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AJN, American Journal of Nursing:
doi: 10.1097/10.1097/01.NAJ.0000395224.79799.32
In the News

Meditation As Good As Medication?

Stubenrauch, James M.

Section Editor(s): Pfeifer, Gail M. MA, RN

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News Director: Gail M. Pfeifer

E-mail: ajnNews@wolterskluwer.com

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Abstract

Mindfulness-based cognitive therapy shows promise in preventing recurrent depression.

A recent study shows that cognitive therapy combined with daily practice of meditation, yoga, and other health-enhancing behaviors can be as effective as long-term antidepressant medication alone in preventing relapse in patients who have had several bouts of major depression.

The hybrid treatment, known as mindfulness-based cognitive therapy (MBCT), is a psychosocial group intervention focused on teaching patients how to disengage from thoughts and behaviors that put them at risk for relapse. Zindel V. Segal, a professor of psychiatry at the University of Toronto Centre for Addiction and Mental Health and one of the researchers who developed MBCT, said it "provides another treatment option for those who are unwilling or unable to continue taking antidepressant medications."

The eight-week program includes daily exercises aimed at increasing nonjudgmental awareness of thoughts, feelings, and bodily sensations; encouraging the acceptance of difficulties with more self-compassion; and developing an "action plan" to respond to early warning signs of relapse. Once the new cognitive self-management skills are learned, patients can continue practicing them after the group intervention ends.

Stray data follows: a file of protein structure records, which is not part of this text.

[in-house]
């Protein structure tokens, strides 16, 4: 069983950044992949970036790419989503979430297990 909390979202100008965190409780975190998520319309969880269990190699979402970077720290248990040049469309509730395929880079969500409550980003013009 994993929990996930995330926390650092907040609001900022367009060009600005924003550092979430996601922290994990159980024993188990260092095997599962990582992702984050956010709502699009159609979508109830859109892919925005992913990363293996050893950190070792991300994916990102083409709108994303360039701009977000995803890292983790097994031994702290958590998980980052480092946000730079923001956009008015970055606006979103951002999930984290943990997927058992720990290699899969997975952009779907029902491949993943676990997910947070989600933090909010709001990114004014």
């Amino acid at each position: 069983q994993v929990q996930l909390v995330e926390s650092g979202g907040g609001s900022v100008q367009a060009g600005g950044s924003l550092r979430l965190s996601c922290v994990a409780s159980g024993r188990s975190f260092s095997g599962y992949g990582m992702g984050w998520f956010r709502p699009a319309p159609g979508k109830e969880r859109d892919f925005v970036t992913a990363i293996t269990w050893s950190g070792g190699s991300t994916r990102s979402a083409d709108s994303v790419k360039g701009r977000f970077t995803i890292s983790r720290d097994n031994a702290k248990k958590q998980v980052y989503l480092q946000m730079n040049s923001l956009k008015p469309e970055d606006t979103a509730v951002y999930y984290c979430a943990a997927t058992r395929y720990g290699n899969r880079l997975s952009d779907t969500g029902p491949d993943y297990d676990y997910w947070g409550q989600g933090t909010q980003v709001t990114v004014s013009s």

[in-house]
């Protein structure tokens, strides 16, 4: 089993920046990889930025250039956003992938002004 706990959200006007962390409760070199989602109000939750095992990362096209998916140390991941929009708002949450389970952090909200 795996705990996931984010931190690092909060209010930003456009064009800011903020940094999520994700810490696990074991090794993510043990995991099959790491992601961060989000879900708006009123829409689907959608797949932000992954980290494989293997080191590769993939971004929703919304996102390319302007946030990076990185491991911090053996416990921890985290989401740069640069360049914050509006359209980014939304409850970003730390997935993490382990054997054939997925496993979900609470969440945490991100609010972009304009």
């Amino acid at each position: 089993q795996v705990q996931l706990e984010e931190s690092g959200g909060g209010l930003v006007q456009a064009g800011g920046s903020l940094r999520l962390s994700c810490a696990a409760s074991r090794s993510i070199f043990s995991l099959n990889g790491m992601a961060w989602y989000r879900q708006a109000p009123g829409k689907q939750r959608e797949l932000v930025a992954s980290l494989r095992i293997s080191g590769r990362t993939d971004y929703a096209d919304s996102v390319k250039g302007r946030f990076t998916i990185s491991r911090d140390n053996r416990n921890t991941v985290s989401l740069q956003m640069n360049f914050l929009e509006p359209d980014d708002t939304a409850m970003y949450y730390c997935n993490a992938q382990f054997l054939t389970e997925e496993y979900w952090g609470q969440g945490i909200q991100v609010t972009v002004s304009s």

Seeking to find out how MBCT stacks up against standard pharmacologic maintenance, the researchers compared the rates of relapse among three groups of patients with recurrent depression (N = 84): those who received MBCT; those who stayed on antidepressant monotherapy; and those who received a placebo (all had been in remission for a minimum of seven months after receiving treatment with antidepressant medication). The latter two groups received clinical management from psychiatrists blinded to treatment assignment. All patients were monitored weekly for relapse, defined as a return of symptoms that met the criteria for major depression in the Diagnostic and Statistical Manual of Mental Disorders, Fourth Edition, Text Revision, for at least two weeks.

The researchers followed the patients for up to 18 months and found that the protective effects of MBCT and pharmacologic maintenance were essentially the same. Relapse rates were 27% in the medicated group, 28% in the MBCT group, and 71% in the group receiving placebo. MBCT reduced the risk of relapse by 74%, relative to placebo, compared with 76% for antidepressants.

For more on MBCT, see www.mbct.com.—James M. Stubenrauch

Segal ZV, et al. Arch Gen Psychiatry 2010;67(12):1256–64.

© 2011 Lippincott Williams & Wilkins, Inc.

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